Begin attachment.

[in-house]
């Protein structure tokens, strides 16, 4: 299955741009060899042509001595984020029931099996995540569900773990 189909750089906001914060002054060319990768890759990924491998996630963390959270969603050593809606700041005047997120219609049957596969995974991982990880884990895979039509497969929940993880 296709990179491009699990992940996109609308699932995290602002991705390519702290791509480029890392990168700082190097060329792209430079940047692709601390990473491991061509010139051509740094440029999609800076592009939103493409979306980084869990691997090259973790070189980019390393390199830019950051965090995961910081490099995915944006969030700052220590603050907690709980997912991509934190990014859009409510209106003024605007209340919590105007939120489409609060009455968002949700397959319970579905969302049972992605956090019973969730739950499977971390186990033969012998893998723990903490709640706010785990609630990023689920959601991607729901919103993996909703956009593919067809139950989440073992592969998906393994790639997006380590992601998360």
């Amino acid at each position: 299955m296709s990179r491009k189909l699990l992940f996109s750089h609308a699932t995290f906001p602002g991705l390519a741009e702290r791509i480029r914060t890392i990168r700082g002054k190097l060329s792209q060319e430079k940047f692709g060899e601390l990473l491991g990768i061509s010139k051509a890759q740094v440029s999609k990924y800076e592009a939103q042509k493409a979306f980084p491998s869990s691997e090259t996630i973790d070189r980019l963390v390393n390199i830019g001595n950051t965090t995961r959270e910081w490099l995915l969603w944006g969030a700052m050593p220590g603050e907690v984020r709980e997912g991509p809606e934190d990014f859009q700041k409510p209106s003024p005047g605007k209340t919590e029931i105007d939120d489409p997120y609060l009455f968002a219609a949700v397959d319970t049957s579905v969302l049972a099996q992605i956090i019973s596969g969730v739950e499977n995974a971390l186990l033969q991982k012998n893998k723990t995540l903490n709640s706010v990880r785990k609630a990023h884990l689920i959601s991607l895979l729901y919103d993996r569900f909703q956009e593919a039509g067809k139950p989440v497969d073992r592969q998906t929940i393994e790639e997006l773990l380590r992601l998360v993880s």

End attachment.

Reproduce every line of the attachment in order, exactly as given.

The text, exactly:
[in-house]
């Protein structure tokens, strides 16, 4: 299955741009060899042509001595984020029931099996995540569900773990 189909750089906001914060002054060319990768890759990924491998996630963390959270969603050593809606700041005047997120219609049957596969995974991982990880884990895979039509497969929940993880 296709990179491009699990992940996109609308699932995290602002991705390519702290791509480029890392990168700082190097060329792209430079940047692709601390990473491991061509010139051509740094440029999609800076592009939103493409979306980084869990691997090259973790070189980019390393390199830019950051965090995961910081490099995915944006969030700052220590603050907690709980997912991509934190990014859009409510209106003024605007209340919590105007939120489409609060009455968002949700397959319970579905969302049972992605956090019973969730739950499977971390186990033969012998893998723990903490709640706010785990609630990023689920959601991607729901919103993996909703956009593919067809139950989440073992592969998906393994790639997006380590992601998360």
């Amino acid at each position: 299955m296709s990179r491009k189909l699990l992940f996109s750089h609308a699932t995290f906001p602002g991705l390519a741009e702290r791509i480029r914060t890392i990168r700082g002054k190097l060329s792209q060319e430079k940047f692709g060899e601390l990473l491991g990768i061509s010139k051509a890759q740094v440029s999609k990924y800076e592009a939103q042509k493409a979306f980084p491998s869990s691997e090259t996630i973790d070189r980019l963390v390393n390199i830019g001595n950051t965090t995961r959270e910081w490099l995915l969603w944006g969030a700052m050593p220590g603050e907690v984020r709980e997912g991509p809606e934190d990014f859009q700041k409510p209106s003024p005047g605007k209340t919590e029931i105007d939120d489409p997120y609060l009455f968002a219609a949700v397959d319970t049957s579905v969302l049972a099996q992605i956090i019973s596969g969730v739950e499977n995974a971390l186990l033969q991982k012998n893998k723990t995540l903490n709640s706010v990880r785990k609630a990023h884990l689920i959601s991607l895979l729901y919103d993996r569900f909703q956009e593919a039509g067809k139950p989440v497969d073992r592969q998906t929940i393994e790639e997006l773990l380590r992601l998360v993880s």